I never ment for this to become any sort of attack. I have actually on many numerous times complimented you on yourplugs, paint and finish. I also regard your information highly. I have never attacked your work or information like you are doing to me. I have always looked at my experiance in this way, that I will never stop learning and that what I do is not always the best. The day I think that my way is it and the best might as well be the day I die. All I wanted to do was put up some of my findings, what I do and why.

As far as the information I have done alot of reading, moderate work on the plugs and speaking to people in the paint industry about it. I started to justify by the info on the folks I have spoken to and my over 25 yrs woodwork experiance with but I'm not going there. I do apologize for offending you. There are three ways I learn things one is by reading about it, two is by speaking to people about it and three is actual hands on. Years ago I mainly relied on the last 2 but found there is much to learn about things by reading, as I like to go past just building. I also like to learn about the people, history and why something works-I have always been that way.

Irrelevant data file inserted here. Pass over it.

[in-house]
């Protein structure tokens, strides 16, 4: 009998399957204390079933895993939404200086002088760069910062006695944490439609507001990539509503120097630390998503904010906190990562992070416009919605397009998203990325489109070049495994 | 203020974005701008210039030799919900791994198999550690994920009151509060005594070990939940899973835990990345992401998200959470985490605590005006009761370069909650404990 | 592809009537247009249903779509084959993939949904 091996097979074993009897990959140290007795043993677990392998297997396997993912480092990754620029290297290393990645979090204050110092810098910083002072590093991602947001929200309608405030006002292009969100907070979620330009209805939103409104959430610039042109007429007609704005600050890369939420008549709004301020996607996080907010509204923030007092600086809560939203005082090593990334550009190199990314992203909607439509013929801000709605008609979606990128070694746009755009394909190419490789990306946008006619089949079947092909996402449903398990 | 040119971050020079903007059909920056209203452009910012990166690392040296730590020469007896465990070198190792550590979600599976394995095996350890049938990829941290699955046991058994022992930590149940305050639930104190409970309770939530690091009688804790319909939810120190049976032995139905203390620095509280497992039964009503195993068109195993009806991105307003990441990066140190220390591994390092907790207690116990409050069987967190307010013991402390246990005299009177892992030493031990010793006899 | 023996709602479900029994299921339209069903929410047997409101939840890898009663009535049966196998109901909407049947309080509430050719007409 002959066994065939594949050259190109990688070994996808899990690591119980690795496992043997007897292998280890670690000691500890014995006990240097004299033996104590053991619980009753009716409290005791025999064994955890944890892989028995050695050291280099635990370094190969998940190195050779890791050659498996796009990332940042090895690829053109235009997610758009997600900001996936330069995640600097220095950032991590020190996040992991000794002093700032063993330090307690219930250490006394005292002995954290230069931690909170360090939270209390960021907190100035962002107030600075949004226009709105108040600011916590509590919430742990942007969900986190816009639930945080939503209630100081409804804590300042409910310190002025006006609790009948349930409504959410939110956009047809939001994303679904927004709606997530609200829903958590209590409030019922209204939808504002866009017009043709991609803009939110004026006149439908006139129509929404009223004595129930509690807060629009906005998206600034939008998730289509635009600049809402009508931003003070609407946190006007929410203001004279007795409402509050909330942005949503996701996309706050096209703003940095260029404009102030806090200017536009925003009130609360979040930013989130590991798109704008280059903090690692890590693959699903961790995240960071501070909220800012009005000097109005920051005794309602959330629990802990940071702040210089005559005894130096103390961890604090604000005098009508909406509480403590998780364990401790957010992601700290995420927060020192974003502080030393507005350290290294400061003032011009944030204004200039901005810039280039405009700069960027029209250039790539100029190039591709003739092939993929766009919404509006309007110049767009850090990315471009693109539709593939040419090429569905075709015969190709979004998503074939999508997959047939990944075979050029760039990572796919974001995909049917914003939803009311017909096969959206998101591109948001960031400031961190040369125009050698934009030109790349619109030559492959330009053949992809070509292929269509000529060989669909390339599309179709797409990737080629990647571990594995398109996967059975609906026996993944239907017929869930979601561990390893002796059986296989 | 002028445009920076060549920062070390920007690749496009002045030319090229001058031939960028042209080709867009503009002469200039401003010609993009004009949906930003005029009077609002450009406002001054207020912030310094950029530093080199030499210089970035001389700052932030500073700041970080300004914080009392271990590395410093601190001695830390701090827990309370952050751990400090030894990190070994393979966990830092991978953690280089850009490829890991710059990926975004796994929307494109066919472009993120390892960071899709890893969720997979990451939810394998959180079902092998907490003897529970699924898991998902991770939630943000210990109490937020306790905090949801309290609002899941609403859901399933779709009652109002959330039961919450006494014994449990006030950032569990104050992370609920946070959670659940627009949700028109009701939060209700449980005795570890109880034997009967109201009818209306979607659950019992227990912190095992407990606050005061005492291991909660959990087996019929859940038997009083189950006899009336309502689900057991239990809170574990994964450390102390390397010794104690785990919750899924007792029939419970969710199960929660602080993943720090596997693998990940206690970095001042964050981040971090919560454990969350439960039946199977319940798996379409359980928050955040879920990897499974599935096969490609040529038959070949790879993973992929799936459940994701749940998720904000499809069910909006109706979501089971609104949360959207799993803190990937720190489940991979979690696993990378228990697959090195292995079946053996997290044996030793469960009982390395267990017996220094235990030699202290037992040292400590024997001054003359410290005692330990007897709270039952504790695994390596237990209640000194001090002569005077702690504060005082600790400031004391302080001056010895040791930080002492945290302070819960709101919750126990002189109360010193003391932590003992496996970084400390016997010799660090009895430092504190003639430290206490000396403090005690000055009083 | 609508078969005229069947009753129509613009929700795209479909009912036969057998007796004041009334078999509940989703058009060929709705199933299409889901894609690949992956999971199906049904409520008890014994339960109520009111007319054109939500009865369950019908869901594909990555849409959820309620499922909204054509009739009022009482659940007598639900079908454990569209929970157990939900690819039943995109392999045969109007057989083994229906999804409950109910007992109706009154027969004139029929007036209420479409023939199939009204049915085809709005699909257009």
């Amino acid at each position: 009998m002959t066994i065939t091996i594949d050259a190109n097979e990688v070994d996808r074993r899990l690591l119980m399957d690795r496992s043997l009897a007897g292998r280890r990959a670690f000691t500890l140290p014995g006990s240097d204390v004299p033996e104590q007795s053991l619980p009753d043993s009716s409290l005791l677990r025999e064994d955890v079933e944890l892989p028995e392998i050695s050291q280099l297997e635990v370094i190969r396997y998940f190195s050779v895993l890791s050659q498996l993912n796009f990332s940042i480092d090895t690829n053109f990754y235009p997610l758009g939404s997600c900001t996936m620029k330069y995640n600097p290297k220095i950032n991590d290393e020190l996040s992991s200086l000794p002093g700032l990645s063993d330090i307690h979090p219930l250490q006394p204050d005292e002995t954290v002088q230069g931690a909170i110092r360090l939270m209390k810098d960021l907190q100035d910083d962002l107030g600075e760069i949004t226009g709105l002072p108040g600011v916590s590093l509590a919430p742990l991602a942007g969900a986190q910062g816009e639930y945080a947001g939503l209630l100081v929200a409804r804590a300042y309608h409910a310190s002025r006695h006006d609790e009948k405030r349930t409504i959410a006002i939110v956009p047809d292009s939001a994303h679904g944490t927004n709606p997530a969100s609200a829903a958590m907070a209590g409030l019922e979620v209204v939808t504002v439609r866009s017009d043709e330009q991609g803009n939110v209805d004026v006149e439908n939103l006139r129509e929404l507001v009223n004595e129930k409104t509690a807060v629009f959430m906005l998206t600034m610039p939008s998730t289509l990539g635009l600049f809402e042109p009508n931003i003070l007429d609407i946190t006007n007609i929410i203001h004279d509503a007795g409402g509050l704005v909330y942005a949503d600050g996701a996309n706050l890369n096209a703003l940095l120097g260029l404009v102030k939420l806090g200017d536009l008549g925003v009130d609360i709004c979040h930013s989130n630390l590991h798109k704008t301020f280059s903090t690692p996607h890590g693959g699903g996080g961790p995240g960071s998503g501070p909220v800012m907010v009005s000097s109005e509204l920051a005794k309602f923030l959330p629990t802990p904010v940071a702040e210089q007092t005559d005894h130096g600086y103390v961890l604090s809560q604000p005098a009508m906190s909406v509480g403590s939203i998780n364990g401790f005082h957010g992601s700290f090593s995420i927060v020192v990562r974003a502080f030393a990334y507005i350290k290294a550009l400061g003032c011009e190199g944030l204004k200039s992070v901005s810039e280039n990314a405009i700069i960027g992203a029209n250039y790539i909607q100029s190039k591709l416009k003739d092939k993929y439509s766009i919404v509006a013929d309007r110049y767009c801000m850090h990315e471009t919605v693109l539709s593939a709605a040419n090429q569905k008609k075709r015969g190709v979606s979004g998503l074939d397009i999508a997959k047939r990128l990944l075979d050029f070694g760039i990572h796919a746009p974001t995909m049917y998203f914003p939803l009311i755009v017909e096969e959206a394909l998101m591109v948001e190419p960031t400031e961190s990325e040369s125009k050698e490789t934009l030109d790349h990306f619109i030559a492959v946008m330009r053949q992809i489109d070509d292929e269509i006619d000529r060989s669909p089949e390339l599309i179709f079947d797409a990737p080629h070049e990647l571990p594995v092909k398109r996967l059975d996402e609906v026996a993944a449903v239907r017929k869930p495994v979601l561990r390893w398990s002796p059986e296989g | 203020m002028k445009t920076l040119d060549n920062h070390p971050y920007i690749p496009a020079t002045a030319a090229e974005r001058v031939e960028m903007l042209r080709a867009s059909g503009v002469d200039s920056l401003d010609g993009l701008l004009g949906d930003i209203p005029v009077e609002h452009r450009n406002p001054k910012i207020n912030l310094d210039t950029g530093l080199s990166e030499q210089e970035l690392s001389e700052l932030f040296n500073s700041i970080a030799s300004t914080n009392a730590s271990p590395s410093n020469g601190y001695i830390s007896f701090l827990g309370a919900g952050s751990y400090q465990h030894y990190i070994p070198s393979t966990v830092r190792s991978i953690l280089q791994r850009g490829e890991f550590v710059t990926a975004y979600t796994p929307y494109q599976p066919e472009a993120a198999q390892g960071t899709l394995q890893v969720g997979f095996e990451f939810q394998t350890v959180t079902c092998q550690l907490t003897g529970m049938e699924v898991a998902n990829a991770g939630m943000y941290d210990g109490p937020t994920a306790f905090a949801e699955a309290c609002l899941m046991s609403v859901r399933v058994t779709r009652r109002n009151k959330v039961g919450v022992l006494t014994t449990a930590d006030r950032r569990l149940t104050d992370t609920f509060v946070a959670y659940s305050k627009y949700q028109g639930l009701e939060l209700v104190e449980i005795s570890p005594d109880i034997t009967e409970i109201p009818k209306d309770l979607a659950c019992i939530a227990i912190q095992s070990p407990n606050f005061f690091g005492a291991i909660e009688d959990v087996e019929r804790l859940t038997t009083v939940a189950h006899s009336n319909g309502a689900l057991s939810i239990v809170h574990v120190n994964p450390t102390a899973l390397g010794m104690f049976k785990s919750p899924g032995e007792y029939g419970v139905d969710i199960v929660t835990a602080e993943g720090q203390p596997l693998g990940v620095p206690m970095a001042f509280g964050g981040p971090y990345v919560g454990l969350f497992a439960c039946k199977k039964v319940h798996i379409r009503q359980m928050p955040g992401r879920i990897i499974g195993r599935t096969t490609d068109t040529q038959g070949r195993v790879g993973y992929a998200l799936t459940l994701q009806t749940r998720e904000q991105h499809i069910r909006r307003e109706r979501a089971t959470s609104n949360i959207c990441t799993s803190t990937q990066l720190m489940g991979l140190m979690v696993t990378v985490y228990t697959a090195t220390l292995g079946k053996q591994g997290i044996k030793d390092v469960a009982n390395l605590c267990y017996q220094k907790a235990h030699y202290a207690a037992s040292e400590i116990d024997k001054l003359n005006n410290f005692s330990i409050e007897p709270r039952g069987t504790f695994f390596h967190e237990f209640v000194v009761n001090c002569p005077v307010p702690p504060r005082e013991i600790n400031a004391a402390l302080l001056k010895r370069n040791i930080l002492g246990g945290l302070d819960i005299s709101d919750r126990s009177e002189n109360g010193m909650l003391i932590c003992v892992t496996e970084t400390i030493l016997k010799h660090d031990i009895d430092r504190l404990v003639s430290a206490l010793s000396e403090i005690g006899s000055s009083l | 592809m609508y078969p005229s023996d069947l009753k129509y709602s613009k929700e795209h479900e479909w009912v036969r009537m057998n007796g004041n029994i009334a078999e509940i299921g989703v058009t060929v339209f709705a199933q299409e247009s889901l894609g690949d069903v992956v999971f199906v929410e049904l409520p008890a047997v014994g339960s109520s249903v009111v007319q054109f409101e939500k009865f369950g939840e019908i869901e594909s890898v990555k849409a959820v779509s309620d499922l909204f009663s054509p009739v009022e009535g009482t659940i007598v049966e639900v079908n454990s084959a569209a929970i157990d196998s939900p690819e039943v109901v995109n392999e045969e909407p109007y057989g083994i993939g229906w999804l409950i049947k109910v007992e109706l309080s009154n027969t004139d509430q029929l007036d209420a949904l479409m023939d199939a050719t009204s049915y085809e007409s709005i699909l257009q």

I know I have a ton to learn, I always will. I just thought these forums were partly to discuss your findings and such. Again I do apologize and I will stop posting things I learn and information I receive as I don't won't to offend anyone anymore. The reason I'm here is to learnand hopfully meet people not to argue.
The only reason I ever even started looking into the paint/heat issue is because after float testing some painted plugs I was wiping them down and paint started to come off. This was after 4 or more days of drying.

All I can say is I'm not the only one that feels this way about heat setting the paint. Some of this info is from an experianced builder not a greenhorn like myself. This may also refer mainly to Createx but I have also found this with other acrylics.
I just thought some folks would find the info useful or interesting
Again I'm sorry
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Old 01-11-2010, 11:07 AM
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Default Re: Plug Heater

Most of the information I posted in the first 2 or so posts came directly from the manufacturer or their website. The info about heat also came from the manufacturer,other plug builders, local/national paint supplier and my findings. I did not just pull this info out of my a..
I do apologize(I'm Sorry) in one of my posts I say you. I did not mean "you as in Roccus". I should have worded it differently, I ment you as a general term if that makes sense.
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Old 01-11-2010, 11:19 AM
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Default Re: Plug Heater